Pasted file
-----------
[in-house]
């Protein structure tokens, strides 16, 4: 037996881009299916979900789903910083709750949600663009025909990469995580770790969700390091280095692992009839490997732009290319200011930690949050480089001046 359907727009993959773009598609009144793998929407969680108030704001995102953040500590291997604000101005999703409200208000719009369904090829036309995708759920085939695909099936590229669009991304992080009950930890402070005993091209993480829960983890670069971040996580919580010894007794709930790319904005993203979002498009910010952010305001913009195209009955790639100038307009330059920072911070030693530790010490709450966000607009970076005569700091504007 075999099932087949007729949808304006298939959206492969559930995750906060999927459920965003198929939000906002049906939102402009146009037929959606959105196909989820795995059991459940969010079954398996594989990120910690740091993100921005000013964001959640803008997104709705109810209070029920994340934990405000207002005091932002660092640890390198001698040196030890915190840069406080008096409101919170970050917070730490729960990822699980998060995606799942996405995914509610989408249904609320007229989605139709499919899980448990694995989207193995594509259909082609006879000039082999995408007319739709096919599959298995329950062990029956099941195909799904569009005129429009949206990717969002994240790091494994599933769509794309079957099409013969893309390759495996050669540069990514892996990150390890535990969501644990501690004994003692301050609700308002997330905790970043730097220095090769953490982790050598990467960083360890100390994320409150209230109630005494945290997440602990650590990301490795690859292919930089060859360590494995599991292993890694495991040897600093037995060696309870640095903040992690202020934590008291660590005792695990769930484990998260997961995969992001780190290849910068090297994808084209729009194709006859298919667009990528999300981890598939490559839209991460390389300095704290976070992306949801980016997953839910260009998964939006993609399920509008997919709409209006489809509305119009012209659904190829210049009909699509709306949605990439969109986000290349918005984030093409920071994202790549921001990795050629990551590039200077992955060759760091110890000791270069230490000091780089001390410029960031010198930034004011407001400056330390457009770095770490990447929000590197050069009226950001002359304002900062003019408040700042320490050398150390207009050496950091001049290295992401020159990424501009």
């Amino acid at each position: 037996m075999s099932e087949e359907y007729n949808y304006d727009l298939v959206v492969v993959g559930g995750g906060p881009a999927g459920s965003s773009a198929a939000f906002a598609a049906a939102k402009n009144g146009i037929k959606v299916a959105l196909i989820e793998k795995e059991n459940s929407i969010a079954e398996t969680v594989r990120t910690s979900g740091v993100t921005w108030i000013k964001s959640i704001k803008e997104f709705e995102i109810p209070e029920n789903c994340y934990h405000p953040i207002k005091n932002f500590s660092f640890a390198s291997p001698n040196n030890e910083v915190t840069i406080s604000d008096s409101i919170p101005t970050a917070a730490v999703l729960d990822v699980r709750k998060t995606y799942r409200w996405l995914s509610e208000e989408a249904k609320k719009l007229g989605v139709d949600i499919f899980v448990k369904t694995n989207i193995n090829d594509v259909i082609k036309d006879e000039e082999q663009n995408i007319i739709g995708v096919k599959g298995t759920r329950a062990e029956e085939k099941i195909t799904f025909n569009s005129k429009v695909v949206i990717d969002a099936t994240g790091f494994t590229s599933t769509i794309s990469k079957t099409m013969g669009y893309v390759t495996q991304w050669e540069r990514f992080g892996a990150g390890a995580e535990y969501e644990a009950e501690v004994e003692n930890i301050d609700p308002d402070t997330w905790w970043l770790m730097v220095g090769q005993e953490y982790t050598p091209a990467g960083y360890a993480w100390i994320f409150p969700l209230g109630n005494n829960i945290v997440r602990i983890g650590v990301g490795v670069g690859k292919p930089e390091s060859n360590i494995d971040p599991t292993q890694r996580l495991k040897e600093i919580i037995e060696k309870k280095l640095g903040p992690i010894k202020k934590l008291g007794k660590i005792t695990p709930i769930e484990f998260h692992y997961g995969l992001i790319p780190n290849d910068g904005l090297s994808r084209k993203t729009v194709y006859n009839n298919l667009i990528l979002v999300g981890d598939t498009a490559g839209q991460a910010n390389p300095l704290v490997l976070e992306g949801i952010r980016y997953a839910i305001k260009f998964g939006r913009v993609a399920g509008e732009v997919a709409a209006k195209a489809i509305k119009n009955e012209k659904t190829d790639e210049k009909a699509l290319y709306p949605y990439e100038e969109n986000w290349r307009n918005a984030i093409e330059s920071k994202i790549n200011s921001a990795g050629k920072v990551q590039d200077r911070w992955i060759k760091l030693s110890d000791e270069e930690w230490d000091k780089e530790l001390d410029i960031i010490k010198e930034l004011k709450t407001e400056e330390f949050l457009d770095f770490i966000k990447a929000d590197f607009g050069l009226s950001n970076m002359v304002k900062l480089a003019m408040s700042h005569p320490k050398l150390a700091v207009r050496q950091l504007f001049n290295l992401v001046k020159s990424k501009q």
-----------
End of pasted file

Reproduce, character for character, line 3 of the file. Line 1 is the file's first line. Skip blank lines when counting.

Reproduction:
């Amino acid at each position: 037996m075999s099932e087949e359907y007729n949808y304006d727009l298939v959206v492969v993959g559930g995750g906060p881009a999927g459920s965003s773009a198929a939000f906002a598609a049906a939102k402009n009144g146009i037929k959606v299916a959105l196909i989820e793998k795995e059991n459940s929407i969010a079954e398996t969680v594989r990120t910690s979900g740091v993100t921005w108030i000013k964001s959640i704001k803008e997104f709705e995102i109810p209070e029920n789903c994340y934990h405000p953040i207002k005091n932002f500590s660092f640890a390198s291997p001698n040196n030890e910083v915190t840069i406080s604000d008096s409101i919170p101005t970050a917070a730490v999703l729960d990822v699980r709750k998060t995606y799942r409200w996405l995914s509610e208000e989408a249904k609320k719009l007229g989605v139709d949600i499919f899980v448990k369904t694995n989207i193995n090829d594509v259909i082609k036309d006879e000039e082999q663009n995408i007319i739709g995708v096919k599959g298995t759920r329950a062990e029956e085939k099941i195909t799904f025909n569009s005129k429009v695909v949206i990717d969002a099936t994240g790091f494994t590229s599933t769509i794309s990469k079957t099409m013969g669009y893309v390759t495996q991304w050669e540069r990514f992080g892996a990150g390890a995580e535990y969501e644990a009950e501690v004994e003692n930890i301050d609700p308002d402070t997330w905790w970043l770790m730097v220095g090769q005993e953490y982790t050598p091209a990467g960083y360890a993480w100390i994320f409150p969700l209230g109630n005494n829960i945290v997440r602990i983890g650590v990301g490795v670069g690859k292919p930089e390091s060859n360590i494995d971040p599991t292993q890694r996580l495991k040897e600093i919580i037995e060696k309870k280095l640095g903040p992690i010894k202020k934590l008291g007794k660590i005792t695990p709930i769930e484990f998260h692992y997961g995969l992001i790319p780190n290849d910068g904005l090297s994808r084209k993203t729009v194709y006859n009839n298919l667009i990528l979002v999300g981890d598939t498009a490559g839209q991460a910010n390389p300095l704290v490997l976070e992306g949801i952010r980016y997953a839910i305001k260009f998964g939006r913009v993609a399920g509008e732009v997919a709409a209006k195209a489809i509305k119009n009955e012209k659904t190829d790639e210049k009909a699509l290319y709306p949605y990439e100038e969109n986000w290349r307009n918005a984030i093409e330059s920071k994202i790549n200011s921001a990795g050629k920072v990551q590039d200077r911070w992955i060759k760091l030693s110890d000791e270069e930690w230490d000091k780089e530790l001390d410029i960031i010490k010198e930034l004011k709450t407001e400056e330390f949050l457009d770095f770490i966000k990447a929000d590197f607009g050069l009226s950001n970076m002359v304002k900062l480089a003019m408040s700042h005569p320490k050398l150390a700091v207009r050496q950091l504007f001049n290295l992401v001046k020159s990424k501009q």